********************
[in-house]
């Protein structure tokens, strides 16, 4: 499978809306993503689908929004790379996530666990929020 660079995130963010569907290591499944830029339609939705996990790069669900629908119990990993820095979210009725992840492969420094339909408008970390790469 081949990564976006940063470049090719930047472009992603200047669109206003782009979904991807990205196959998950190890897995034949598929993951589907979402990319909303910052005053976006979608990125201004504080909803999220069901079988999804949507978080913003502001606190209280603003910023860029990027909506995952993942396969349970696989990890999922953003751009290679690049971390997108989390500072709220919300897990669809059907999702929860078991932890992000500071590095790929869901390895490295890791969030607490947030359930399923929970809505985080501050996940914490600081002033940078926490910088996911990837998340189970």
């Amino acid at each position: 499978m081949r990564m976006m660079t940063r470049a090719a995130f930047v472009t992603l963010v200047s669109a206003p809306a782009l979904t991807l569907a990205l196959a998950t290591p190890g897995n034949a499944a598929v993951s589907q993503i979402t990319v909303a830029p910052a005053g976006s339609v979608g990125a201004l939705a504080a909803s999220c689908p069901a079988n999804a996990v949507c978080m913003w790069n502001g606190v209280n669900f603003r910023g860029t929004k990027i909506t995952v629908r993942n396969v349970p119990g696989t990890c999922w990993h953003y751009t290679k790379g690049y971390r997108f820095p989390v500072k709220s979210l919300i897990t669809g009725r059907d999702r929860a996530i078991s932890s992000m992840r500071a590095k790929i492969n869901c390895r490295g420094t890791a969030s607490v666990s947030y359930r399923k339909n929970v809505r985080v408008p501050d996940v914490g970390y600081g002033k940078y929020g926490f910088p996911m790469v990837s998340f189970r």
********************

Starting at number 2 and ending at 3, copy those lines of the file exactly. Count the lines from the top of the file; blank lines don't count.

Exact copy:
């Protein structure tokens, strides 16, 4: 499978809306993503689908929004790379996530666990929020 660079995130963010569907290591499944830029339609939705996990790069669900629908119990990993820095979210009725992840492969420094339909408008970390790469 081949990564976006940063470049090719930047472009992603200047669109206003782009979904991807990205196959998950190890897995034949598929993951589907979402990319909303910052005053976006979608990125201004504080909803999220069901079988999804949507978080913003502001606190209280603003910023860029990027909506995952993942396969349970696989990890999922953003751009290679690049971390997108989390500072709220919300897990669809059907999702929860078991932890992000500071590095790929869901390895490295890791969030607490947030359930399923929970809505985080501050996940914490600081002033940078926490910088996911990837998340189970």
């Amino acid at each position: 499978m081949r990564m976006m660079t940063r470049a090719a995130f930047v472009t992603l963010v200047s669109a206003p809306a782009l979904t991807l569907a990205l196959a998950t290591p190890g897995n034949a499944a598929v993951s589907q993503i979402t990319v909303a830029p910052a005053g976006s339609v979608g990125a201004l939705a504080a909803s999220c689908p069901a079988n999804a996990v949507c978080m913003w790069n502001g606190v209280n669900f603003r910023g860029t929004k990027i909506t995952v629908r993942n396969v349970p119990g696989t990890c999922w990993h953003y751009t290679k790379g690049y971390r997108f820095p989390v500072k709220s979210l919300i897990t669809g009725r059907d999702r929860a996530i078991s932890s992000m992840r500071a590095k790929i492969n869901c390895r490295g420094t890791a969030s607490v666990s947030y359930r399923k339909n929970v809505r985080v408008p501050d996940v914490g970390y600081g002033k940078y929020g926490f910088p996911m790469v990837s998340f189970r």